• Contributors RSt conceptualised and designed the study, analysed and interpreted the results, drafted the initial manuscript, revised the manuscript and approved the final manuscript as submitted. RSu designed the study, interpreted the results, revised the manuscript and approved the final manuscript as submitted. NRS and DG conceptualised and designed the study, interpreted the results, revised the manuscript, and approved the final manuscript as submitted. JL had access to and analysed the data, interpreted the results, revised the manuscript and approved the final manuscript as submitted. CS interpreted the results, revised the manuscript and approved the final manuscript as submitted. All authors approved the final manuscript as submitted and agree to be accountable for all aspects of the work.

  • Funding This study was supported by ICES, which is funded by an annual grant from the Ontario Ministry of Health (MOH). This study was also supported by a St. Michael’s Hospital Association AFP Innovation Fund Award (SMHA Project #SMH-20-013) and the Department of Pediatrics at The Hospital for Sick Children. No endorsement by ICES, St. Michael’s Hospital Association, The Hospital for Sick Children or the Ontario MOH is intended or should be inferred. Parts of this material are based on data and information compiled and provided by the Canadian Institute for Health Information (CIHI) and Immigration, Refugees Citizenship Canada (IRCC). However, the analyses, conclusions, opinions and statements expressed herein are those of the authors, and not necessarily those of CIHI or IRCC. Parts of this report are based on Ontario Registrar General information on deaths, the original source of which is Service Ontario. NRS was supported by Canadian Institute for Health Research and Sickkids Foundation New Investigator Award during this study.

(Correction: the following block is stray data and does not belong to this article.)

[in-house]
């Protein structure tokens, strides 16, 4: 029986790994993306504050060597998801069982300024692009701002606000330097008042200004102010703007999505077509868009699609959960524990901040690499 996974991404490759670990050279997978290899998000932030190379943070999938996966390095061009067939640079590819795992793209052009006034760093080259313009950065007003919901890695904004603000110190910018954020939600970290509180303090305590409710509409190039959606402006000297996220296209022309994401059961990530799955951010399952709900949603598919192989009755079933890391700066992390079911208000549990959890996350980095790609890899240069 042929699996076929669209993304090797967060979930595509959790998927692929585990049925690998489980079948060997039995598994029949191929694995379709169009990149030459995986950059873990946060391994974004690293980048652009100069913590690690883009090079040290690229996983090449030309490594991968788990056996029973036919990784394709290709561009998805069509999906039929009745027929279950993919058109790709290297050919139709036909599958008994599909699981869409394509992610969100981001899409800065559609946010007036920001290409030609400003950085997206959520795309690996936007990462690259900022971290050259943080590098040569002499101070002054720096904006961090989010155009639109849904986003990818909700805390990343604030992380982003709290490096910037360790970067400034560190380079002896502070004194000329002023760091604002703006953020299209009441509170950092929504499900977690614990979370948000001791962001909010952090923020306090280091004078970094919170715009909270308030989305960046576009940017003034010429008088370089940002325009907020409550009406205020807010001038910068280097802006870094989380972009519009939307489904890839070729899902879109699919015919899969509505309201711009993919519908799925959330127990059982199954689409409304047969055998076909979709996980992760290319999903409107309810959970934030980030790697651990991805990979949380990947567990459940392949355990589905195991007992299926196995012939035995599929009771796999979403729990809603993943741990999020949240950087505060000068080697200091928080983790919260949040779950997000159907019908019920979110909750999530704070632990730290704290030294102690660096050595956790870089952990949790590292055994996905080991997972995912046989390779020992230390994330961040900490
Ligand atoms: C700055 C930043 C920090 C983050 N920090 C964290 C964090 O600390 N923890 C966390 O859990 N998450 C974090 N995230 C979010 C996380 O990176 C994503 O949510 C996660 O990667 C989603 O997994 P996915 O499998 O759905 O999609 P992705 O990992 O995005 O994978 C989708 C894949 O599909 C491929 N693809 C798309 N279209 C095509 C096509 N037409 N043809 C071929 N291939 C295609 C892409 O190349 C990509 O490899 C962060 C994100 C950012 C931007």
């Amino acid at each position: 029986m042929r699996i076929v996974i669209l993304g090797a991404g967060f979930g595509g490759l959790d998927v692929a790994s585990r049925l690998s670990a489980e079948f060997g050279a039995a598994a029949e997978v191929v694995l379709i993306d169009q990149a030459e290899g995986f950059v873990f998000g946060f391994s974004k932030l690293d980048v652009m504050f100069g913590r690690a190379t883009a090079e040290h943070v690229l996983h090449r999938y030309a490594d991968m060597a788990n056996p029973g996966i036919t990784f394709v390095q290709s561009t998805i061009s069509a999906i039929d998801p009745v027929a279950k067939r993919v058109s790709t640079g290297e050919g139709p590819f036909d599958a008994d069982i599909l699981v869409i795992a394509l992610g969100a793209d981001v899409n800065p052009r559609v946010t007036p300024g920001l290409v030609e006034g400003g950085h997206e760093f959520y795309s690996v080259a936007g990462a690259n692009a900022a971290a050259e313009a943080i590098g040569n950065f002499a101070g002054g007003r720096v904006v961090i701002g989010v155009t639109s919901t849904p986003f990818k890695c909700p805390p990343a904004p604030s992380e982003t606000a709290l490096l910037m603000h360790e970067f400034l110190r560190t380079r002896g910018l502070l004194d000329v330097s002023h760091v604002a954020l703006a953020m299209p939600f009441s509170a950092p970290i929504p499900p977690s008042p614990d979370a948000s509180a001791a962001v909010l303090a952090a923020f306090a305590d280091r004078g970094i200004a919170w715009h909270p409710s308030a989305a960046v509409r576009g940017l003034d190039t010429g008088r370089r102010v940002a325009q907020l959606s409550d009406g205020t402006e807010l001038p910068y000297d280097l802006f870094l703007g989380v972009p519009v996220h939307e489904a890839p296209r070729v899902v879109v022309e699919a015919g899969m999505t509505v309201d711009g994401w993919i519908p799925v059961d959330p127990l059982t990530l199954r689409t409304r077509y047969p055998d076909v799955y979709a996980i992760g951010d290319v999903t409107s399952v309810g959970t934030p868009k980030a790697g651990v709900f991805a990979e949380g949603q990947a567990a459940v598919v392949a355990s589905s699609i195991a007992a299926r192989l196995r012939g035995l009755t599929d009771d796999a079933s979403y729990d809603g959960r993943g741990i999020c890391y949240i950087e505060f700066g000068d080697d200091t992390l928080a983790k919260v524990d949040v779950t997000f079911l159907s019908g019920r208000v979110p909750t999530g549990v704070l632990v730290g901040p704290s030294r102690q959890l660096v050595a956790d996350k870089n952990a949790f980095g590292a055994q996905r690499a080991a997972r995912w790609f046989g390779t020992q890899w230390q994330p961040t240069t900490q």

• Disclaimer The opinions, results and conclusions reported in this paper are those of the authors and are independent from the funding sources. The views expressed herein are those of the authors and do not necessarily reflect those of the Ontario Registrar General or Ministry of Government Services.

  • Competing interests DG is a member of national and international medical associations that advocate for the reduction of violent injuries: the American College of Surgeons, the Trauma Association of Canada and the Panamerican Trauma Society. In addition, DG is a member of the Canadian Doctors for Protection from Guns, which is an advocacy group. The Research article does not represent any of these societies or advocacy groups.

  • Provenance and peer review Not commissioned; externally peer reviewed.

  • Supplemental material This content has been supplied by the author(s). It has not been vetted by BMJ Publishing Group Limited (BMJ) and may not have been peer-reviewed. Any opinions or recommendations discussed are solely those of the author(s) and are not endorsed by BMJ. BMJ disclaims all liability and responsibility arising from any reliance placed on the content. Where the content includes any translated material, BMJ does not warrant the accuracy and reliability of the translations (including but not limited to local regulations, clinical guidelines, terminology, drug names and drug dosages), and is not responsible for any error and/or omissions arising from translation and adaptation or otherwise.